Himekawa, Itoigawa - Shizuoka Tectonic Line and Fossa Magna Geosites

Tsutsuishi Hamatokuai - Beautiful Stratification and Traditional Fishing Villages

The alternating strata of sandstone and mudstone found at Tsutsuishi and Hamatokuai represent the last layers of sediment deposited on the Fossa Magna seabed approximately 3 million years ago. From the shore as well as from higher shelves of seafloor, large quantities of earth and sand fell layer by layer, forming the strata you see today. These beds, exposed along Tsutsuishigawa Ravine and Hamatokuai, exhibit exquisitely striped patterns of alternating strata as well as fossils of whales and bivalve mollusks.

Here at the coast is Tsutsuishi Fishing Harbor, where you can visit an active wholesale fish market and auction site. The village of Tsutsuishi is built on an extremely small plain between the mountains and the coast. For this reason, many of the houses are built rather unusually—with three stories or sharing walls with other houses—to conserve space. The old Hokuriku Railway traveled along the coast here and the station, located near the port, was used to transport fish and other marine products. However, in order to protect trains from landslides, the current Hokuriku Line runs through a tunnel, so Tsutsuishi Station is now located deep underground, accessible only by a flight of 300 steps. The Hokuriku Expressway also passes through this region.

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Hokuriku Expressway Interbeds of sandstone and mudstone

1.Interbeds of sandstone and mudstone

The beautiful striations along the cliffs here were formed 3 million years ago at the bottom of the Fossa Magna Sea. Large underwater landslides caused would cover the seabed with a layer of sand, which would then become covered with mud, only to become covered with sand again after the next landslide. Over the years, these hardened into sandstone and mudstone, creating distinctive diagonal stripes along the cliff.

2.Tsutsuishi Station

This unusually built station has its platform located 20m below sea level, in the middle of an 11km long tunnel. The station building is located on a hillside, equating to a 40m difference in height between station and platform.

Visitors to the station must walk 280 steps between the ticket gate and the platform. The station is popular among train enthusiasts as it is one of the few examples of stations built within tunnels. Especially popular is experiencing the rush of wind that is forced through the tunnel by passing trains.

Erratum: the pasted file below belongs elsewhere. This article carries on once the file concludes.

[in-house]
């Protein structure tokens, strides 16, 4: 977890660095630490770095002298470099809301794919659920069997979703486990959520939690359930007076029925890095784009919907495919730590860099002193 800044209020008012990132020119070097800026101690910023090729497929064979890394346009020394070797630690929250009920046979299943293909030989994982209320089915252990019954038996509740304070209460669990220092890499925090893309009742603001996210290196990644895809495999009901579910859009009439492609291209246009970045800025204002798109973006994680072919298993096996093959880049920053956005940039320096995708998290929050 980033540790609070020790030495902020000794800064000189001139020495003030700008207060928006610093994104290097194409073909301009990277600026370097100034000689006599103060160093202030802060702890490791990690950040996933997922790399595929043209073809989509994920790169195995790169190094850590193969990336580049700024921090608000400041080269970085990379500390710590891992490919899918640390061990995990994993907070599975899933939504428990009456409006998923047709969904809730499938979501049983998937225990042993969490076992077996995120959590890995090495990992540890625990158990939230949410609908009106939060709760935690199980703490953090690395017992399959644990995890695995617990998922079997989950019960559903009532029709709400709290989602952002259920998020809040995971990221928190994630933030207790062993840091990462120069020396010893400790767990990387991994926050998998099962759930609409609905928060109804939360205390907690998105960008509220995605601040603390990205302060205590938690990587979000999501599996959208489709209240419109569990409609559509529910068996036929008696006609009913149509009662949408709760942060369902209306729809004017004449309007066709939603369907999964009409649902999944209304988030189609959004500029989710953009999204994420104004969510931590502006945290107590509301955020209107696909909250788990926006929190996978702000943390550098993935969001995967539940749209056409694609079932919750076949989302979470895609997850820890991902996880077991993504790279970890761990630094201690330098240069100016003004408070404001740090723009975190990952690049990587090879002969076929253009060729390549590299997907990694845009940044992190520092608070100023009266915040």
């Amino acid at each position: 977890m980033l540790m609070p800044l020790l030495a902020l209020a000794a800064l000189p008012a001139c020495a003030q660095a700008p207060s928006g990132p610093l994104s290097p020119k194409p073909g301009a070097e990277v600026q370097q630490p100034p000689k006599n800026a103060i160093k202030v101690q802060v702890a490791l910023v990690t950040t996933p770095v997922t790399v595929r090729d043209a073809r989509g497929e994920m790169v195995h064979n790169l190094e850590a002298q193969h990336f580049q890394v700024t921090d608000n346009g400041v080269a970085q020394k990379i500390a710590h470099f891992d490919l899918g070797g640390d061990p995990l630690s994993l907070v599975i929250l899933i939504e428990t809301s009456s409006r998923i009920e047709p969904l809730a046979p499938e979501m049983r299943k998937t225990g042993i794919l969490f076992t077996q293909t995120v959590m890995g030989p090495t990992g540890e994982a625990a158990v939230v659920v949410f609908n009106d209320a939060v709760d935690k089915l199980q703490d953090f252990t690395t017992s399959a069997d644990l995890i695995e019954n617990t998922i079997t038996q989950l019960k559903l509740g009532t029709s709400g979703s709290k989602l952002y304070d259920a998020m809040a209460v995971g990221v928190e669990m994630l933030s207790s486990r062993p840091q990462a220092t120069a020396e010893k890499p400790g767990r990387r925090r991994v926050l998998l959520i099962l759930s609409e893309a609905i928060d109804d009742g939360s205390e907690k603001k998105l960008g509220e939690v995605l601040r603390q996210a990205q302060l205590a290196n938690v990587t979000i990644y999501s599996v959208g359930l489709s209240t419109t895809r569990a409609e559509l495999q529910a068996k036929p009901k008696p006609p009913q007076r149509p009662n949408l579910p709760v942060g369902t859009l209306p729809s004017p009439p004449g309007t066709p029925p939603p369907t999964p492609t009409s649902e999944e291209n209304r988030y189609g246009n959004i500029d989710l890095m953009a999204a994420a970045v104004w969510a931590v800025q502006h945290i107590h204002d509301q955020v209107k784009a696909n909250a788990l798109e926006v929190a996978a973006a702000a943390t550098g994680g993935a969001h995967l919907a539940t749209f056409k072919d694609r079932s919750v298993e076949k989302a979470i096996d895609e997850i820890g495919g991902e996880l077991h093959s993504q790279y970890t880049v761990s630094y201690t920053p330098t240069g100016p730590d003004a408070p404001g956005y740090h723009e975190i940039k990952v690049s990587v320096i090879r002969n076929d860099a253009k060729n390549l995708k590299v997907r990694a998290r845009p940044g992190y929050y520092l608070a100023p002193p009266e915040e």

Note: Flash photography on the platform can distract drivers and is strictly prohibited. Please follow the guidance of station staff at all times.

3.Weeping Cherry Tree Road

Gorgeously decorated with cherry trees of various varieties, including many weeping cherries, this road connects Tokuai village with the sea. With its beautiful cherry trees, terraced rice fields, and pastoral scenery, it was a natural choice as one of the Scenic Byways of Japan, as designated by the Ministry of Land, Infrastructure, Transport, and Tourism. The various cherry varieties bloom at different times, keeping the village flush with pink and white blossoms from April through May.

The road starts at Hamatokuai village, about 30 minutes by foot from Tsutsuishi Station. It passes through the village of Tokuai, following Prefectural Route 431 and at Senno village it loops back to Tsutsuishi Station. From the station, the loop course is about km long, taking 2 to 2.5 hours to walk. Being a rural road without footpaths, hikers are asked to be mindful and yield to automobile traffic.

4.Tsutsuishi Fishing Port

The fishing industry has long flourished in the Tsutsuishi region, and today the Tsutsuishi Fishing Port remains an important source of maritime produce. A large variety of fish are caught here, but the main catches include sea bream, black rockfish, and deep-sea smelt. Also caught here are some of Itoigawa's specialties, like Nanban Shrimp (Alaska pink shrimp) and Benizuwai Crab (red snow crab).

Houses of Tsutsuishi

Tsutsuishi is one of the many fishing villages along the coast of Itoigawa. An old village, it is characterized by its location, sandwiched between the mountains, and the sea, requiring the residents to employ an unusual architectural style— the houses are built narrowly but tall, usually 3 stories in height with only a room or two per floor. To further save space, most houses share a wall with their neighbor, a feature which reinforces the community-oriented lifestyle still prevalent in rural Japan.

The houses within this village are private residences, so please be respectful when photographing.

Former Site of Tokuai Castle

Built at a height of 316m atop a small mountain, Tokuai Castle was the main keep of Ohmine Fort to the east and Tsutsushi Castle to the northwest. During the Warring States Period, when Japan was mired in 200 years of near constant civil war, this group of fortifications were a vital line of defense. They were maintained by the Murakami family, close allies of the Uesugi family which ruled Echigo Province (now Niigata Prefecture).


While many of the fishing villages hold similar festivals where fisherman pray for bountiful catches, Tsutsuishi's Taitsuri-mai, or "Sea Bream Fisher's Dance," is unique. Here, the performer dances about the stage with an actual fish, usually a larger fish like a mackerel or amberjack, to the delight of festivalgoers and the gods.

Route to Tsutsuishi Hamatokuai Geosite

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